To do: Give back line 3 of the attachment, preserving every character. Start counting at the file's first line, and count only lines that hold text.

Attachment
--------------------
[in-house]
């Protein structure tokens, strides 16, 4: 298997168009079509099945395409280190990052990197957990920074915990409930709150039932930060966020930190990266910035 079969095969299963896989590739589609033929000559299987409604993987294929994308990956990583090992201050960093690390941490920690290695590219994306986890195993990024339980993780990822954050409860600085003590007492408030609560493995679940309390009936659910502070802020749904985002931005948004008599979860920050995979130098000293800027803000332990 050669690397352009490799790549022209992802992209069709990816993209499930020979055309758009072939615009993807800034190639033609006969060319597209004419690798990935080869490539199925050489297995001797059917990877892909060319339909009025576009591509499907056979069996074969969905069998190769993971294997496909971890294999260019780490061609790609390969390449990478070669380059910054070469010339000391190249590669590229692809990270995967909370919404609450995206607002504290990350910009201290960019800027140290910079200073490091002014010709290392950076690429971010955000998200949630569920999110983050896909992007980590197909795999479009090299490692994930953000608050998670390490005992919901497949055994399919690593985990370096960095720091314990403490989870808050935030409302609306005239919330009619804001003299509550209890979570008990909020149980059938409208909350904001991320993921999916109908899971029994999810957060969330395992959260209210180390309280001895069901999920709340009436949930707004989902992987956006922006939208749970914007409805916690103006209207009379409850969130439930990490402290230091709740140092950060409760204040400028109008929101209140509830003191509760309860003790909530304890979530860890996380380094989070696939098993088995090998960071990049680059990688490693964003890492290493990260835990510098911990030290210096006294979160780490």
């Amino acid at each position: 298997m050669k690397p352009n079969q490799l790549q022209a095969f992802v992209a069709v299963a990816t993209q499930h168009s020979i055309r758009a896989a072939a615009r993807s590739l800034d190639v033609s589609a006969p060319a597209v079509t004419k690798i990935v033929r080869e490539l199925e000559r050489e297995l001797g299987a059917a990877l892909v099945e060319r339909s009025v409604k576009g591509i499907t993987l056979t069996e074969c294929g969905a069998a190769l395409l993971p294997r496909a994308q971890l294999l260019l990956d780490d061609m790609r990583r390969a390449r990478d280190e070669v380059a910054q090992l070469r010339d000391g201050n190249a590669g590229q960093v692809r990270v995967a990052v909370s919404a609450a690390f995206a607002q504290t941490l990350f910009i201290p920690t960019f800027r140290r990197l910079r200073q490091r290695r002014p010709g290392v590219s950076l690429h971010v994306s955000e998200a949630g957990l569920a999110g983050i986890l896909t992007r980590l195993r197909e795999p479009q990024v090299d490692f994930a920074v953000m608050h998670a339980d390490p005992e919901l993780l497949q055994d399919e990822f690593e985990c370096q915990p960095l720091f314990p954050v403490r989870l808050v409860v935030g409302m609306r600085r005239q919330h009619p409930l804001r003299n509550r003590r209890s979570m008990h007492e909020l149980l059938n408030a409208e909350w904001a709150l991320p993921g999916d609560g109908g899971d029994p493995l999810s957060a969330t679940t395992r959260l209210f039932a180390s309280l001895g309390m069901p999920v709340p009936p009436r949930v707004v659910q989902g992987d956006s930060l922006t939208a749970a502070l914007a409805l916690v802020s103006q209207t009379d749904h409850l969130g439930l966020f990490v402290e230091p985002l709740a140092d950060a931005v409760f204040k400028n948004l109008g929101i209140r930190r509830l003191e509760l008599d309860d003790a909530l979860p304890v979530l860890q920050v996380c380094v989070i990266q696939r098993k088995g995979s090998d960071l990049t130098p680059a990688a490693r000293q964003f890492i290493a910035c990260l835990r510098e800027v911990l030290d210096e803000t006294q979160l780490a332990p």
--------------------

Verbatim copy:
């Amino acid at each position: 298997m050669k690397p352009n079969q490799l790549q022209a095969f992802v992209a069709v299963a990816t993209q499930h168009s020979i055309r758009a896989a072939a615009r993807s590739l800034d190639v033609s589609a006969p060319a597209v079509t004419k690798i990935v033929r080869e490539l199925e000559r050489e297995l001797g299987a059917a990877l892909v099945e060319r339909s009025v409604k576009g591509i499907t993987l056979t069996e074969c294929g969905a069998a190769l395409l993971p294997r496909a994308q971890l294999l260019l990956d780490d061609m790609r990583r390969a390449r990478d280190e070669v380059a910054q090992l070469r010339d000391g201050n190249a590669g590229q960093v692809r990270v995967a990052v909370s919404a609450a690390f995206a607002q504290t941490l990350f910009i201290p920690t960019f800027r140290r990197l910079r200073q490091r290695r002014p010709g290392v590219s950076l690429h971010v994306s955000e998200a949630g957990l569920a999110g983050i986890l896909t992007r980590l195993r197909e795999p479009q990024v090299d490692f994930a920074v953000m608050h998670a339980d390490p005992e919901l993780l497949q055994d399919e990822f690593e985990c370096q915990p960095l720091f314990p954050v403490r989870l808050v409860v935030g409302m609306r600085r005239q919330h009619p409930l804001r003299n509550r003590r209890s979570m008990h007492e909020l149980l059938n408030a409208e909350w904001a709150l991320p993921g999916d609560g109908g899971d029994p493995l999810s957060a969330t679940t395992r959260l209210f039932a180390s309280l001895g309390m069901p999920v709340p009936p009436r949930v707004v659910q989902g992987d956006s930060l922006t939208a749970a502070l914007a409805l916690v802020s103006q209207t009379d749904h409850l969130g439930l966020f990490v402290e230091p985002l709740a140092d950060a931005v409760f204040k400028n948004l109008g929101i209140r930190r509830l003191e509760l008599d309860d003790a909530l979860p304890v979530l860890q920050v996380c380094v989070i990266q696939r098993k088995g995979s090998d960071l990049t130098p680059a990688a490693r000293q964003f890492i290493a910035c990260l835990r510098e800027v911990l030290d210096e803000t006294q979160l780490a332990p």